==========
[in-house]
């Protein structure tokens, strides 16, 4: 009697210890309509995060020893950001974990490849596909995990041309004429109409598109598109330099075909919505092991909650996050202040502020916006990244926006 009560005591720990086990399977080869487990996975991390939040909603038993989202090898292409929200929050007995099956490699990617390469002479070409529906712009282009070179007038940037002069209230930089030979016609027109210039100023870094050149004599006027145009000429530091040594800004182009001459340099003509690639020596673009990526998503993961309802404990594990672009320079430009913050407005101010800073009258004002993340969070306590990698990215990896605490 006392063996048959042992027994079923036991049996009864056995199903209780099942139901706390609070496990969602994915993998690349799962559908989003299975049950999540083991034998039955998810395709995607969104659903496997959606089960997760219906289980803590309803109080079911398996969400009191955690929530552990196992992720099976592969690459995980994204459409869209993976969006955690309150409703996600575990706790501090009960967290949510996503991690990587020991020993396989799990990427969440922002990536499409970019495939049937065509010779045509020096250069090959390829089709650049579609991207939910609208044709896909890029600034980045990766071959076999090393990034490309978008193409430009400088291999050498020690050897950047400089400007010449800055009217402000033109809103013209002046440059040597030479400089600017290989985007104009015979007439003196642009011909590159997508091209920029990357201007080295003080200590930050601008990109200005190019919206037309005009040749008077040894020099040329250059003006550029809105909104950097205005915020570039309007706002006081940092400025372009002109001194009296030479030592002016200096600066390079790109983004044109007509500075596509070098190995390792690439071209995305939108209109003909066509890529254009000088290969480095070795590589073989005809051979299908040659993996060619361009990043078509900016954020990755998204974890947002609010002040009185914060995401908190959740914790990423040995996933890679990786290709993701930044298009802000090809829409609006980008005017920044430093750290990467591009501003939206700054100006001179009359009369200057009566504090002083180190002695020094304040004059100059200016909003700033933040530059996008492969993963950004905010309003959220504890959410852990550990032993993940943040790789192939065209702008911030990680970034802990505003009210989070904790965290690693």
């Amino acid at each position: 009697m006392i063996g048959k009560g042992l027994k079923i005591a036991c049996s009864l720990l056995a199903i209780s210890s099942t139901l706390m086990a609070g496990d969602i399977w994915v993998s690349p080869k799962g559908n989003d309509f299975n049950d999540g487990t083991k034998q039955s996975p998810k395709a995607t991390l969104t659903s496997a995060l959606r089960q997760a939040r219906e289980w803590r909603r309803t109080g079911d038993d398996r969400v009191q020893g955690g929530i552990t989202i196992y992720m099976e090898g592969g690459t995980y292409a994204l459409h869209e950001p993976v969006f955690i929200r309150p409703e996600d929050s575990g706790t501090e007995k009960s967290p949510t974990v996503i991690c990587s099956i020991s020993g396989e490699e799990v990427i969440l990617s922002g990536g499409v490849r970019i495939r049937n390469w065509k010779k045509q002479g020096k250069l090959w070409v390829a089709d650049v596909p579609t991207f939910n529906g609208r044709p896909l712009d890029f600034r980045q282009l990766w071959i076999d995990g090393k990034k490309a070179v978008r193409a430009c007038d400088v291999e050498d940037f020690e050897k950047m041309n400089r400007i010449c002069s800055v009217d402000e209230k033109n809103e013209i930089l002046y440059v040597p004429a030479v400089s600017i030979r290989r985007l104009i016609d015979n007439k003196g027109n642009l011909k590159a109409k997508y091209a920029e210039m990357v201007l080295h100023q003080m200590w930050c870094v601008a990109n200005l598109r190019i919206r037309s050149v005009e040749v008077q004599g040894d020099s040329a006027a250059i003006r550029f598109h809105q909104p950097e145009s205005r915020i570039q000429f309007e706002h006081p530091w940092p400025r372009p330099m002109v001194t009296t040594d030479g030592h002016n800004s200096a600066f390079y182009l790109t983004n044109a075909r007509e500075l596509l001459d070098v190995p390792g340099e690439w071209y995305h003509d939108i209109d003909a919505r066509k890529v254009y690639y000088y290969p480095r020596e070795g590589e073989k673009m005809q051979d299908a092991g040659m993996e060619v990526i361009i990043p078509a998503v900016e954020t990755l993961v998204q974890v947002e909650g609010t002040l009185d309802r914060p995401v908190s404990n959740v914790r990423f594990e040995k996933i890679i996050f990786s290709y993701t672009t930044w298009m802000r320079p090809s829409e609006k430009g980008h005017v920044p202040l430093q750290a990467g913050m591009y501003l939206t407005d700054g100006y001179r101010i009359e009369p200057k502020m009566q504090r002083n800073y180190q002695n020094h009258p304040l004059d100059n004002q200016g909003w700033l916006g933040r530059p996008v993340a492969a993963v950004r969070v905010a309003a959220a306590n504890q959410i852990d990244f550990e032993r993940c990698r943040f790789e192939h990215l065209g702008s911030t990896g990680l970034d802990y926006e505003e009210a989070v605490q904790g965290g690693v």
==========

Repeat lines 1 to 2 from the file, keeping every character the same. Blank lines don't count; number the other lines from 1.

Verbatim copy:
[in-house]
């Protein structure tokens, strides 16, 4: 009697210890309509995060020893950001974990490849596909995990041309004429109409598109598109330099075909919505092991909650996050202040502020916006990244926006 009560005591720990086990399977080869487990996975991390939040909603038993989202090898292409929200929050007995099956490699990617390469002479070409529906712009282009070179007038940037002069209230930089030979016609027109210039100023870094050149004599006027145009000429530091040594800004182009001459340099003509690639020596673009990526998503993961309802404990594990672009320079430009913050407005101010800073009258004002993340969070306590990698990215990896605490 006392063996048959042992027994079923036991049996009864056995199903209780099942139901706390609070496990969602994915993998690349799962559908989003299975049950999540083991034998039955998810395709995607969104659903496997959606089960997760219906289980803590309803109080079911398996969400009191955690929530552990196992992720099976592969690459995980994204459409869209993976969006955690309150409703996600575990706790501090009960967290949510996503991690990587020991020993396989799990990427969440922002990536499409970019495939049937065509010779045509020096250069090959390829089709650049579609991207939910609208044709896909890029600034980045990766071959076999090393990034490309978008193409430009400088291999050498020690050897950047400089400007010449800055009217402000033109809103013209002046440059040597030479400089600017290989985007104009015979007439003196642009011909590159997508091209920029990357201007080295003080200590930050601008990109200005190019919206037309005009040749008077040894020099040329250059003006550029809105909104950097205005915020570039309007706002006081940092400025372009002109001194009296030479030592002016200096600066390079790109983004044109007509500075596509070098190995390792690439071209995305939108209109003909066509890529254009000088290969480095070795590589073989005809051979299908040659993996060619361009990043078509900016954020990755998204974890947002609010002040009185914060995401908190959740914790990423040995996933890679990786290709993701930044298009802000090809829409609006980008005017920044430093750290990467591009501003939206700054100006001179009359009369200057009566504090002083180190002695020094304040004059100059200016909003700033933040530059996008492969993963950004905010309003959220504890959410852990550990032993993940943040790789192939065209702008911030990680970034802990505003009210989070904790965290690693």